“Boys in the Boat” Depicts Early 20th Century Life
Thanks to the Ulbrickson Family Collection, we can see the University of Washington Crew in action back in March 1936.The line-up was nearly set when the boys went out that morning for a row that took them from Seattlle’s Portage Bay to Montlake Cut.
The Boys in the Boat: Nine Americans and Their Epic Quest for Gold at the 1936 Berlin Olympics, written by Daniel James Brown, is three stories masterfully blended to comprise one book – the build up to WWII in Germany as well as the United States; Joe Rantz, a collegiate rower who competed in the 1936 Olympics with his crew in the Husky Clipper from the University of Washington and the story of Rantz’s youth; and finally the history of George Pocock, whom I call the godfather of rowing, who immigrated from England and shaped Joe Rantz’s life, crews at the University of Washington, as well as the way racing shells were constructed nationwide.
Al Ulbrickson, the University of Washington Crew Coach, and Tom Bolles, the assistant coach, trained nine young men for the ride of their lives. Their passion for the sport rubbed off on the coxswain and eight rowers who worked together for four years, breaking records and winning at Poughkeepsie, NY to board a converted cruise ship to Europe to compete in Germany. Joe Rantz made it as one of these eight rowers by the skin of his teeth. Together, Ulbrickson and Bolles successes carved a path for rowing on the West coast to be equally recognizable as rowing on the East coast.
Rowing during the early part of the 20th Century was considered to be a sport of sports, with crowds in attendance rivaling those that pack current-day stadiums on Super Bowl Sunday. Brown describes how trains adjusted their schedules to parallel the race route, ferries did the same on the water, and fans lined the shores to watch each crew compete for their shot at glory. For example, 200,000 fans flocked to large regattas, such as Poughkeepsie, to see who would win and compete in the Olympics. Unlike today, where individual rowers from across the nation compete for a spot in one boat, the winner of this regatta with their set line up would move on to represent the nation every four years.
Brown is masterful in how he interweaves the stories of Joe Rantz and George Pocock, whom Rantz came to admire during his four years at the University of Washington. Rantz sat with Pocock for hours in his shop above the boathouse, listening to Pocock’s words of wisdom. Pocock taught Rantz how to be part of the boat rather than an individual, calming his stroke and reigning in his strength. It was because of Pocock’s influence that Rantz graduated from the third boat to the first boat. Rantz learned about survival and working hard due to his stints of having to fend for himself each time his family left him behind.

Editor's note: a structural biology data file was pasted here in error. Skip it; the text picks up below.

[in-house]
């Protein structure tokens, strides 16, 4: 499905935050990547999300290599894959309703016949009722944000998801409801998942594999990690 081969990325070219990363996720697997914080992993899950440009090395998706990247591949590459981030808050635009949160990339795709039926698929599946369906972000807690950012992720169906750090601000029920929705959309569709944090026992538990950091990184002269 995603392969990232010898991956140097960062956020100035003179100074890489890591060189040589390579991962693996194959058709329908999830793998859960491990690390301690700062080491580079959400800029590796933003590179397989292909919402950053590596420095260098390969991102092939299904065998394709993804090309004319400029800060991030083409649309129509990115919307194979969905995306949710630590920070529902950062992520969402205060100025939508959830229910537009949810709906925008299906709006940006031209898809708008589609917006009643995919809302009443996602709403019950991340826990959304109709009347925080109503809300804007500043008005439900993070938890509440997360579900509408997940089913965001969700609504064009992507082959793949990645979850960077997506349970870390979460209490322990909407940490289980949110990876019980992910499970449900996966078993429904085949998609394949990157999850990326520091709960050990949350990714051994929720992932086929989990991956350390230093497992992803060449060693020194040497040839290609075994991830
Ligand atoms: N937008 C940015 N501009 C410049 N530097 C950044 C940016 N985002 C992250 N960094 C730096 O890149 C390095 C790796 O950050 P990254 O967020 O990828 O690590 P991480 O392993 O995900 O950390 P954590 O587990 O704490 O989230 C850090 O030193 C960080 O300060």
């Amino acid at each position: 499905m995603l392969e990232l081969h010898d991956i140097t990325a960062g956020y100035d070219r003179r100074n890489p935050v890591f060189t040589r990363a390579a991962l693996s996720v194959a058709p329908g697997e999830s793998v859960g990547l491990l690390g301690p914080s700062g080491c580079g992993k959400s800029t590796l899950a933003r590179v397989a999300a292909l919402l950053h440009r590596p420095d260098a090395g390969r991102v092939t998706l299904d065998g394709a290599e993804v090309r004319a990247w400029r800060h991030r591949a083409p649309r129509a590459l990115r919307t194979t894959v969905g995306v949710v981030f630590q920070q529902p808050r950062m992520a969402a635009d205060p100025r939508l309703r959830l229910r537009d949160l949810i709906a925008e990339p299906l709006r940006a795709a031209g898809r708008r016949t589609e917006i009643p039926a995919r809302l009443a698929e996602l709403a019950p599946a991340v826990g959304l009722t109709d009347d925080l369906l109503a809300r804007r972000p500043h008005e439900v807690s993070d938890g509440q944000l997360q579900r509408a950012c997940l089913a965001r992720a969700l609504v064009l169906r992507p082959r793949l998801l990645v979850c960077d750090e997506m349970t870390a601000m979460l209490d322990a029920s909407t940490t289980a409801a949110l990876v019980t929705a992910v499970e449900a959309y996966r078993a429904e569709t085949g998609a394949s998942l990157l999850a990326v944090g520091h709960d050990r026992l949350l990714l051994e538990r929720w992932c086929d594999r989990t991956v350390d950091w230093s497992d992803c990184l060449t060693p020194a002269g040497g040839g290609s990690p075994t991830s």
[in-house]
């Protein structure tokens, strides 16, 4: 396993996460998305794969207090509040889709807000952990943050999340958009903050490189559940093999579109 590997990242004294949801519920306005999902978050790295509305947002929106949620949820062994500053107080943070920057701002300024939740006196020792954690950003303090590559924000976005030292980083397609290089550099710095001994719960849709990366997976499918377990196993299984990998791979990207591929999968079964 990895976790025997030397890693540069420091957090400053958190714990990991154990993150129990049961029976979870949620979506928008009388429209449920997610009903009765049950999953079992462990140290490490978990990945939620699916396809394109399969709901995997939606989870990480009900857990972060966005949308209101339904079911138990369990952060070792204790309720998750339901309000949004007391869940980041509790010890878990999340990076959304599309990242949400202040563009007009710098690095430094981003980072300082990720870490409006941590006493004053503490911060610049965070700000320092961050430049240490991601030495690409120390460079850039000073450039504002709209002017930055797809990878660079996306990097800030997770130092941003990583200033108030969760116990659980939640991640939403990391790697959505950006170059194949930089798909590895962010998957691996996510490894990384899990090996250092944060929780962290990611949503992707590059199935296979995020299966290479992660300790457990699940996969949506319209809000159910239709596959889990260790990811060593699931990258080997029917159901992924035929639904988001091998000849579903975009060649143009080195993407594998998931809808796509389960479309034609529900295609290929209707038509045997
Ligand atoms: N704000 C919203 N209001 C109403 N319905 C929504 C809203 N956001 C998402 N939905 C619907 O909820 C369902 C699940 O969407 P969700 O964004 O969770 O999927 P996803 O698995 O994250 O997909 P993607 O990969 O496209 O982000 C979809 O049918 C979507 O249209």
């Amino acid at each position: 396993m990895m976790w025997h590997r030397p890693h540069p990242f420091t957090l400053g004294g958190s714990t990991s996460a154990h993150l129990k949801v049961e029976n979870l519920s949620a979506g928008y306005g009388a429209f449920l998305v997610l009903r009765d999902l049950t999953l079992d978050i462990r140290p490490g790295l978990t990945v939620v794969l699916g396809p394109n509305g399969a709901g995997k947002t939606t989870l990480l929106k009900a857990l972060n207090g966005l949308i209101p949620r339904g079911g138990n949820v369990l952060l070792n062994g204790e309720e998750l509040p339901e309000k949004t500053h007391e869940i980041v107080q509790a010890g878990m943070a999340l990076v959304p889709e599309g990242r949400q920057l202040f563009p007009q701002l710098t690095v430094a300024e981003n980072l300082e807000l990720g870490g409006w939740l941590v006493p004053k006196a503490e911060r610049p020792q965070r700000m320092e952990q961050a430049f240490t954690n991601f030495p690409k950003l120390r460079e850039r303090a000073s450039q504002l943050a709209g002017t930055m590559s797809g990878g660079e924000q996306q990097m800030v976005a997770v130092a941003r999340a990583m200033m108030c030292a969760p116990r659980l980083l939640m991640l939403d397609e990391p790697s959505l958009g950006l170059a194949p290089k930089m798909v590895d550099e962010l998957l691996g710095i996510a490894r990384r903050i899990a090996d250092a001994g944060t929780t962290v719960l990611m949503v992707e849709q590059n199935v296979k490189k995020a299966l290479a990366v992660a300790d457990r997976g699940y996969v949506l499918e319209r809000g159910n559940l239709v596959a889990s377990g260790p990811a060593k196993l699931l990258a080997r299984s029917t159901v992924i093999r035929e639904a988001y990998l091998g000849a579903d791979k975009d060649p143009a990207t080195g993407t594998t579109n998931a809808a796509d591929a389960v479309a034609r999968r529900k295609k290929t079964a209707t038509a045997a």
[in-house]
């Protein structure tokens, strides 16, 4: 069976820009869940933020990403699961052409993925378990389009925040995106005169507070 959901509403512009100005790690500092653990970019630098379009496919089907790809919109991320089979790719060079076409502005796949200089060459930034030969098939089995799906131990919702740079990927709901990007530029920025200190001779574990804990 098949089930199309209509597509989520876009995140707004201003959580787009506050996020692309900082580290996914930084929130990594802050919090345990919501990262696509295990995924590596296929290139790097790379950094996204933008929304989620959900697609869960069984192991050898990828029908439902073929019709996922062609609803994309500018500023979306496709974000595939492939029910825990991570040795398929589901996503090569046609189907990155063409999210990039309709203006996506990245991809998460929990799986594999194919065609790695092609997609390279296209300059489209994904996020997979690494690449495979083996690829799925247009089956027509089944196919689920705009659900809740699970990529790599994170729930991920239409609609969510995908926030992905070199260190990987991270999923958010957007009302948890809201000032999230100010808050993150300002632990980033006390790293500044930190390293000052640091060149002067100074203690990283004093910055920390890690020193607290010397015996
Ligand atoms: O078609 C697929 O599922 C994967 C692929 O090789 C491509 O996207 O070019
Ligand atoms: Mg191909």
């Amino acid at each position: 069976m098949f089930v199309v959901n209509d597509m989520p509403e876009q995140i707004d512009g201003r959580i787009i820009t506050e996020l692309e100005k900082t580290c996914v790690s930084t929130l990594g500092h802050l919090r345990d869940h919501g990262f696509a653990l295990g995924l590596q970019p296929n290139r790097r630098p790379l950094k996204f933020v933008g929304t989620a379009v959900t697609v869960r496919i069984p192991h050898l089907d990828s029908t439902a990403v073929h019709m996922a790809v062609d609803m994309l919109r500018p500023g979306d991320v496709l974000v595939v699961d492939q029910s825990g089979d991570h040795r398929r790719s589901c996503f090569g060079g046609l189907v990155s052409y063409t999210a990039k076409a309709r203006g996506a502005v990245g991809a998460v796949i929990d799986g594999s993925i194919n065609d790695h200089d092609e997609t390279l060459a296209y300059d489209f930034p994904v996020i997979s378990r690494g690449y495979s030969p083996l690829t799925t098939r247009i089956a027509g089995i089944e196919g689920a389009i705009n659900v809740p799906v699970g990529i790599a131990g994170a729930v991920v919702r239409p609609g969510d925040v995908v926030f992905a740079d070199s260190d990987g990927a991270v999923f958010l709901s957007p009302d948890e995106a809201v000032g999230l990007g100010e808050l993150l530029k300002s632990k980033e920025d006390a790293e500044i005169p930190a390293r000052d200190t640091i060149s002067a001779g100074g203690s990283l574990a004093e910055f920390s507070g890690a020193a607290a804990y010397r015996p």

The 1936 Berlin Olympics were important in the build up to WWII, a way for Adolf Hitler to show the world his belief that the Arian race was the superior race. Brown describes what it took for Hitler to build a state of the art Olympic stadium for the 1936 games. And later, how an American ship outdid the German, and Italian, crew on the water to prove Hitler and his belief wrong.
Brown artfully depicts the state of the world during the first part of the 20th Century, showing the reader the depth of how desperate situations were due to the Great Depression. Hunger was something Rantz and his family knew intimately. For example, his step-mother stretched food as best as she could, but it was Rantz who understood how to stretch a dollar, especially when he was left behind the second time in high school.
The Boys in the Boat is superior story worth the read, to not only learn the history of WWII and a unique perspective of coming of age during the Great Depression, it is the story of winning through survival when the Husky Clipper’s crew wins gold at the Berlin Olympics. Joe Rantz overcomes all odds to enter college and a earn a spot on the University of Washington’s crew. Brown’s introduction to George Pocock and his lasting morsels of knowledge that applied to both on and off the water, taught Rantz, and myself, how to truly live. I’ll leave you with a quote from George Pocock:
“It’s a great art, is rowing. It’s the finest art there is. It’s a symphony of motion. And when you’re rowing well, why it’s nearing perfection. And when you near perfection, you’re touching the Divine. It touches the you of yous. Which is your soul.”
Watch this amazing film of the 1936 Berlin Olympic rowing, including race footage from the men’s 8 event that the UW Husky Clipper took by storm. It was written, directed, and produced by German film-maker and photographer Leni Riefenstahl, who was commissioned to document the now infamous Berlin Olympics. The resulting documentary – Olympia – was released in April 1938. That year, while touring the U.S. to promote the film, news of the progrom against the Jews reached U.S. shores and Riefenstahl was immediately asked to leave the country.
This is the first in a series of book reviews by Kate Craig – a writer, editor, and photographer who coxes for DC Strokes Rowing Club. She enjoys being active and finding ways to make a difference.